The main attraction along the route, recognized by the populations of Baja California and of different areas of California as an enjoyable recreation space, is Laguna Hanson, which is located at an altitude of 1,500 meters above sea level within Constitución de 1857 National Park, with a natural setting in a ponderosa and stone pine coniferous forest, next to laguna Juárez.

Focusing on religious retreats for congregations in California, the Bethel Campsite is also open to the public, with lodging services, bathrooms, and food and water sales on weekends and during the peak season. It was founded in 1996 by a Mexican emigrant who returned from the United States after retiring because he likes the country life and being his own boss (Figure 7).

Figure 7. Section 3. El Topo-Laguna Hanson
Source: authors based on field work and Google Maps

Section 4. Laguna Hanson-Escuela de Energía Solar

Section four begins at Laguna Hanson and has two options for completion: the first in Puerta Trampa, 35 km long, ending in Ojos Negros; and the second, which involves taking a branch prior to Puerta Trampa, ends at Rancho Las Cuevitas or at Escuela de Energía Solar, 30 km away. Both trails are classified as easy, as they are wide with gentle slopes and a few short steep slopes.

Las Cuevitas ranch is located at 15 km; this ranch focuses on ecotourism and offers cabin rentals, recreational areas for games and cave tours. A short distance away is Escuela de Energía Solar, which seeks to disseminate the use of alternative energies, mainly solar panels and wind generators. Its facilities were built with bags of dirt; the structures are low cost with minimal environmental impact and with round structures to resist the force of winds and the weight of snow. In 2007, Escuela de Energía Solar began offering one-month certification courses for the use of solar energy. They have received students from different Mexican states and South American countries. They have internet resources for and a library on energy, environmental conservation, gardens and construction (Figure 8).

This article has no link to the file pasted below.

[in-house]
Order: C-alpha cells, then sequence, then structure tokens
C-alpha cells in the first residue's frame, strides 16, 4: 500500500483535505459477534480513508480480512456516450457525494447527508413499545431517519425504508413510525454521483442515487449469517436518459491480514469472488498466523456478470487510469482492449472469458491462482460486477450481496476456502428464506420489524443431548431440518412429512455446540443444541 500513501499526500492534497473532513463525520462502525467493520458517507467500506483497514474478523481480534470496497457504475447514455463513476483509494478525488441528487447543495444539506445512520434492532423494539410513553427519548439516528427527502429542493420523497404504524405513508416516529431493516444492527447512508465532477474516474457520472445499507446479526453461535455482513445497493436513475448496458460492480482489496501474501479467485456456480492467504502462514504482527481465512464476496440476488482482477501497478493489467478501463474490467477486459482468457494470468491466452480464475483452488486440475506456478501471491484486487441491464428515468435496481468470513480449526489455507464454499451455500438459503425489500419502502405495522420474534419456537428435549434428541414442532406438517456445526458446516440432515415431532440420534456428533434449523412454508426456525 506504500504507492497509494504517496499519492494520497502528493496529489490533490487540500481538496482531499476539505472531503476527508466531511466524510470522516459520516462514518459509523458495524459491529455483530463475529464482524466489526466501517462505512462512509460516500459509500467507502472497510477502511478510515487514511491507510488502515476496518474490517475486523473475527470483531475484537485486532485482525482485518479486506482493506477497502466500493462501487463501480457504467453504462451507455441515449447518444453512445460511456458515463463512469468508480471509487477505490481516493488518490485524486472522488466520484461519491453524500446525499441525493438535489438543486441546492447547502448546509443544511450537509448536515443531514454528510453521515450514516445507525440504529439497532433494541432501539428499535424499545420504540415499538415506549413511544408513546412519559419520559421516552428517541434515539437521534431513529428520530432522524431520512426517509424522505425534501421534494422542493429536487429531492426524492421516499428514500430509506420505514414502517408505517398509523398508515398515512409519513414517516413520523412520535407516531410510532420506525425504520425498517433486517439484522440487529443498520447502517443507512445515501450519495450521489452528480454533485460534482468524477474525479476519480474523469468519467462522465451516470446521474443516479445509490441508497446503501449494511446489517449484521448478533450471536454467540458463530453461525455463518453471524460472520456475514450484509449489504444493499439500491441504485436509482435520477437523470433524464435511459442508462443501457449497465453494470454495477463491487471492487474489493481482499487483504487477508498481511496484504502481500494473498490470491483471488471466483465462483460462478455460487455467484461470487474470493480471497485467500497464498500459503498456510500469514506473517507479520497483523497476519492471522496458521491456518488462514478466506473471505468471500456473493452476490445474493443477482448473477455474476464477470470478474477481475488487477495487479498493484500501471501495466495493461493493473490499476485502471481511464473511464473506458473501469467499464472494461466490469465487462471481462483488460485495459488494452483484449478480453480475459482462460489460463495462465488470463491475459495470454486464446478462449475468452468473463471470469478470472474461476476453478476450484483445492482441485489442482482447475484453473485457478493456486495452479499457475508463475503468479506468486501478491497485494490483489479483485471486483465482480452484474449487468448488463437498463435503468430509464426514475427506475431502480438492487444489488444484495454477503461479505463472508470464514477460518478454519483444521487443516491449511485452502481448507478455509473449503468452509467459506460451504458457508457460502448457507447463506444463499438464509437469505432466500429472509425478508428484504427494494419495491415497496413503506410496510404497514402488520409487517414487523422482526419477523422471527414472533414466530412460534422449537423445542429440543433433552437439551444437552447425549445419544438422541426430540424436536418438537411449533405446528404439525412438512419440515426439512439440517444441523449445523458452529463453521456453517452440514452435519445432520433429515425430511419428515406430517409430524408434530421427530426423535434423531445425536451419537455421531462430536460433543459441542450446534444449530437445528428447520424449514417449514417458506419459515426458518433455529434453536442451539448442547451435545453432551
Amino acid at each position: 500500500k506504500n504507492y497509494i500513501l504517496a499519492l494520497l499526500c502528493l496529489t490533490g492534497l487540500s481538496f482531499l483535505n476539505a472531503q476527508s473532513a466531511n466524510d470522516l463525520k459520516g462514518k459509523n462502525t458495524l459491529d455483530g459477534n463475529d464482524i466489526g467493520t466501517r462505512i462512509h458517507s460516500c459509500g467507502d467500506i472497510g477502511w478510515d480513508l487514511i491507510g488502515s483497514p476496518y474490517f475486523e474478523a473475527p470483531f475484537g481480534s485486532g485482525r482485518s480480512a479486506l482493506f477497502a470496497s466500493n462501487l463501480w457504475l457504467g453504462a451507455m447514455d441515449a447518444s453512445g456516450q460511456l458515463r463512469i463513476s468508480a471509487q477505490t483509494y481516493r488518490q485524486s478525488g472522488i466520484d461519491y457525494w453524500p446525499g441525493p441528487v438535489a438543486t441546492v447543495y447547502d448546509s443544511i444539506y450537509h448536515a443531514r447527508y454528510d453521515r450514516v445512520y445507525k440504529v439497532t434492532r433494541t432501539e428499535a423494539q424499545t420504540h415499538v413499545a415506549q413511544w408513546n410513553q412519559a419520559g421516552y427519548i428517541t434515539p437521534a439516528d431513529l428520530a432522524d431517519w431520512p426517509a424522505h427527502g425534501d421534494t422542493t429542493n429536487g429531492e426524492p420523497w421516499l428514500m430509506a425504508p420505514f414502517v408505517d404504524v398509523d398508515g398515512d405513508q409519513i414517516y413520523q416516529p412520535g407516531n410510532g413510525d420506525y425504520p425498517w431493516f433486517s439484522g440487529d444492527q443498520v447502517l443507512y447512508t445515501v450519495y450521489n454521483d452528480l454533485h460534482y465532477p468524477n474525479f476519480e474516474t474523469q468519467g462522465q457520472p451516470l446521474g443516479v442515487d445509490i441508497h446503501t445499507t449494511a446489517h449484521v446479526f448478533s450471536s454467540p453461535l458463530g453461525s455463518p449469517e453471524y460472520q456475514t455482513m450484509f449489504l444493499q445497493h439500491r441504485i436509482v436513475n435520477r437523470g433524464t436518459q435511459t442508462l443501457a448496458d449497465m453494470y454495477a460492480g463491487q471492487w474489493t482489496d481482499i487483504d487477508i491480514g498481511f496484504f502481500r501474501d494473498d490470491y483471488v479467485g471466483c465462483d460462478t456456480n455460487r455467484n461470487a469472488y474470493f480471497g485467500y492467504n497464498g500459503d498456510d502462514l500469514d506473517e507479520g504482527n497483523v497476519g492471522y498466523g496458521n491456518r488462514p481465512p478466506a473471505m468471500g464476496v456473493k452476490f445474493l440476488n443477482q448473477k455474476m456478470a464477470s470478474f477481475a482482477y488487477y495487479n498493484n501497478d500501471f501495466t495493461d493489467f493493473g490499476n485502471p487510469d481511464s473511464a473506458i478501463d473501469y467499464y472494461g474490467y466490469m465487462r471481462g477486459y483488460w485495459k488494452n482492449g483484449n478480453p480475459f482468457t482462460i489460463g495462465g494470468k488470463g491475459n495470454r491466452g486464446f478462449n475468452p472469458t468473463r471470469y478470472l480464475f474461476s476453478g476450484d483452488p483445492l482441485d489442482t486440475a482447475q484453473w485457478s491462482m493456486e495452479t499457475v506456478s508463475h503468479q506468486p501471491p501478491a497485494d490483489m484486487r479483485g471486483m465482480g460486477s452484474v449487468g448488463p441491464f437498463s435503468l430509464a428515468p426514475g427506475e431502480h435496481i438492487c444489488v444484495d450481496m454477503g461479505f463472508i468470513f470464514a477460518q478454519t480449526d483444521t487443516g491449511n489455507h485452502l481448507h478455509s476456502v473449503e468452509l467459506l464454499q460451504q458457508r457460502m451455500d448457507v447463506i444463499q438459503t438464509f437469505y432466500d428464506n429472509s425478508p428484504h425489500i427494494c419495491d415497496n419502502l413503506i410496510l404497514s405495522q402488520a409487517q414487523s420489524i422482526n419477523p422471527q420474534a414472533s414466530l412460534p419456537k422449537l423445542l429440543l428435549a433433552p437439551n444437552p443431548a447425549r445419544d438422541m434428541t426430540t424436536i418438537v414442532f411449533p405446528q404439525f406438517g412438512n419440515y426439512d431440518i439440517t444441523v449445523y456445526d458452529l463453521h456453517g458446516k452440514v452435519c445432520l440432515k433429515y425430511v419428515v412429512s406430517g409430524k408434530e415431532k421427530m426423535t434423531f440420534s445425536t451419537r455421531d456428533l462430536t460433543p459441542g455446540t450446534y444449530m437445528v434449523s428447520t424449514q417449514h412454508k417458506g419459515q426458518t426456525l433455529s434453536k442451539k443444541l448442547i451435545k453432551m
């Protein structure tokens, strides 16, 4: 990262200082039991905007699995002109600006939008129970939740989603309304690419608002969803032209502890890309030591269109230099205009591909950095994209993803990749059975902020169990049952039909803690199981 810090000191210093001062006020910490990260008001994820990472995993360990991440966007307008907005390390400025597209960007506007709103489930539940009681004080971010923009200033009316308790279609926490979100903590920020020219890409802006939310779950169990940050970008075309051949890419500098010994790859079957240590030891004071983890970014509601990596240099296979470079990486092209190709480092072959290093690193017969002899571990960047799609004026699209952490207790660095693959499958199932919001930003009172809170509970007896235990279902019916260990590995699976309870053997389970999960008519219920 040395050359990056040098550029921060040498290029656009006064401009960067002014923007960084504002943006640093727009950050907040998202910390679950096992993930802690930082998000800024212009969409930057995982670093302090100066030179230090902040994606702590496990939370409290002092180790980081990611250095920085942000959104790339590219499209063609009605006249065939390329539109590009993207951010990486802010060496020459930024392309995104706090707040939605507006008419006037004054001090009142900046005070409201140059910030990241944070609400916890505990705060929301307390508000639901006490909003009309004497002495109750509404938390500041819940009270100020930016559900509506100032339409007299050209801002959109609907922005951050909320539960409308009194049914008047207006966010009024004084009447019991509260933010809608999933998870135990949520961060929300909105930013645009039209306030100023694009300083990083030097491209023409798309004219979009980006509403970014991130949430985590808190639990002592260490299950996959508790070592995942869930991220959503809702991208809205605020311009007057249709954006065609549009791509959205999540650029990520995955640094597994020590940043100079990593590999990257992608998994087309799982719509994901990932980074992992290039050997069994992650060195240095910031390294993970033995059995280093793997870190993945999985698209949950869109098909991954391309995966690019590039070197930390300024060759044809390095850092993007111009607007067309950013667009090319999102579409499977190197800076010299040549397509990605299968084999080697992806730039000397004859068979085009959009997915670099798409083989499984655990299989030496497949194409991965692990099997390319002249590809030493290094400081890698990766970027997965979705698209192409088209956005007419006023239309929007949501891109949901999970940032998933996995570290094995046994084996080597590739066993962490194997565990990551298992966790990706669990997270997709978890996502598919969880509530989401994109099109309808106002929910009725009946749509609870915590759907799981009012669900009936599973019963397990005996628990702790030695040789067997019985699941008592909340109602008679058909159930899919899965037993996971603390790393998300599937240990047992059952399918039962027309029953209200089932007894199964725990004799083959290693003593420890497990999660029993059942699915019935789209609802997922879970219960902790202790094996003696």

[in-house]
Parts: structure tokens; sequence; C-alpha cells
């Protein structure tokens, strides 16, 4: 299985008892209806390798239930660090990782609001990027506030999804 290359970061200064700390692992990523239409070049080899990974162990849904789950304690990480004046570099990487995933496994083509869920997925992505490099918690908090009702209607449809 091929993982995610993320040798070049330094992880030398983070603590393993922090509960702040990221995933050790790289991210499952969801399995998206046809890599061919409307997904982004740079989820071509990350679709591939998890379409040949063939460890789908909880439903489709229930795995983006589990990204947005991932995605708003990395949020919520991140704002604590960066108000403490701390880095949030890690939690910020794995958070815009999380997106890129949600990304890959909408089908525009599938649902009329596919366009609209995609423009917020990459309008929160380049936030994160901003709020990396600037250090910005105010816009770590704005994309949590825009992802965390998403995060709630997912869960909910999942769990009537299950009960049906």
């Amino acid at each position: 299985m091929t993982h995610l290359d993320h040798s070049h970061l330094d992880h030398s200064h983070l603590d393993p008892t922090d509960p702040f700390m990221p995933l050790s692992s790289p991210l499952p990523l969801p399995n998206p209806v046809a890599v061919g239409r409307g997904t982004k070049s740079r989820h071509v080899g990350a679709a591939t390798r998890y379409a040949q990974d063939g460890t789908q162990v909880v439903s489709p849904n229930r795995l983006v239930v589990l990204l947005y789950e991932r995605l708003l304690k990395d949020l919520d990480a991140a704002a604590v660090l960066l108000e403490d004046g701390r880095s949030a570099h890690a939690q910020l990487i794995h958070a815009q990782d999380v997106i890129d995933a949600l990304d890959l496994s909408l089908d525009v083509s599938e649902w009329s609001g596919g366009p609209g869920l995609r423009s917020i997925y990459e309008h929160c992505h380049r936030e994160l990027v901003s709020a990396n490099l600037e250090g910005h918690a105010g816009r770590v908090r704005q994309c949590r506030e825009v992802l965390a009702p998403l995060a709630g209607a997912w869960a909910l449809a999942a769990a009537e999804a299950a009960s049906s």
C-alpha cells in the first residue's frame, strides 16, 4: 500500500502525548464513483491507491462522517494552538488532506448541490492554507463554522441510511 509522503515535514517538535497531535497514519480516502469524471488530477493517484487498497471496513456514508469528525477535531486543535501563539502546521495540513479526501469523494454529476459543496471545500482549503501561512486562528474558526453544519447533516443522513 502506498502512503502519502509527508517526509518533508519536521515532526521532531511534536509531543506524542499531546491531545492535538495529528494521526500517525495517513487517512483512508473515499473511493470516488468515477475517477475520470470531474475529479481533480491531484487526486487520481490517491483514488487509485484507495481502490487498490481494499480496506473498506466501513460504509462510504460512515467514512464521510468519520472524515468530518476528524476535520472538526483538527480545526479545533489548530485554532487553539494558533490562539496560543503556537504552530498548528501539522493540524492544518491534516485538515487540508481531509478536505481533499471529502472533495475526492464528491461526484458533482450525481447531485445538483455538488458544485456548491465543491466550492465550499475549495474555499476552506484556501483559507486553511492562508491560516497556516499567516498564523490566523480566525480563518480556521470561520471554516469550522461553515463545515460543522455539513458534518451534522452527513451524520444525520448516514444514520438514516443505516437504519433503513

Figure 8. Section 4. Escuela de Energía Solar
Source: authors based on field work and Google Maps

Section 5. Trampa-Real del Castillo Gate

Section five consists of two options: the first is from Puerta Trampa to Real del Castillo, with a length of 7 km, and the second is from the Escuela de Energía Solar to Ojos Negros, with a length of 12 km. Both are complemented by a trail from Ojos Negros to Real de Castillo Viejo, with a length of 20 km. They are considered easy trails because they are wide; however, the trail is heavily traveled by vehicles, mainly from Puerta Trampa to Ojos Negros, and therefore, the amount of dust generated may become annoying to trekkers (Figure 9).

Figure 9. Section 5. Puerta Trampa-Real del Castillo
Source: authors based on field work and Google Maps

A tour allowed us to become familiar with the attractions in the area, for example, the town of Ojos Negros and the Marcelo cheese cellar. Additionally, in Real del Castillo, tourist can visit the old remains of buildings of the former capital of the territory of Baja California during the gold boom (Taylor Hansen, 2007).

Section 6. Real del Castillo-San Antonio Necua or Cañón de Guadalupe waterfall

From Real del Castillo to Valle de Guadalupe, there are two route options, both without any signage: the first begins by climbing the hill in front of the town and ends in San Antonio Necua, covering a distance of 39 km.

In the middle of the route, trekkers pass through Parma ranch, dedicated to livestock, mainly sheep breeding. The remaining trail is secluded with beautiful views of the landscape, multiple ascents and short descents, requiring additional energy expenditure to maintain a good pace. The residents at the ranch are friendly, but tourism services are not offered; therefore, it is necessary to continue, in an environment that generates uncertainty, to San Antonio Necua, where trekkers can learn about the activities offered by the Kumiai indigenous people: elaborate handicrafts created from mud and different trees and the Siñaw Kuatay ecotourism center, its museum and restaurant. Trekkers can spend the night in the surrounding area.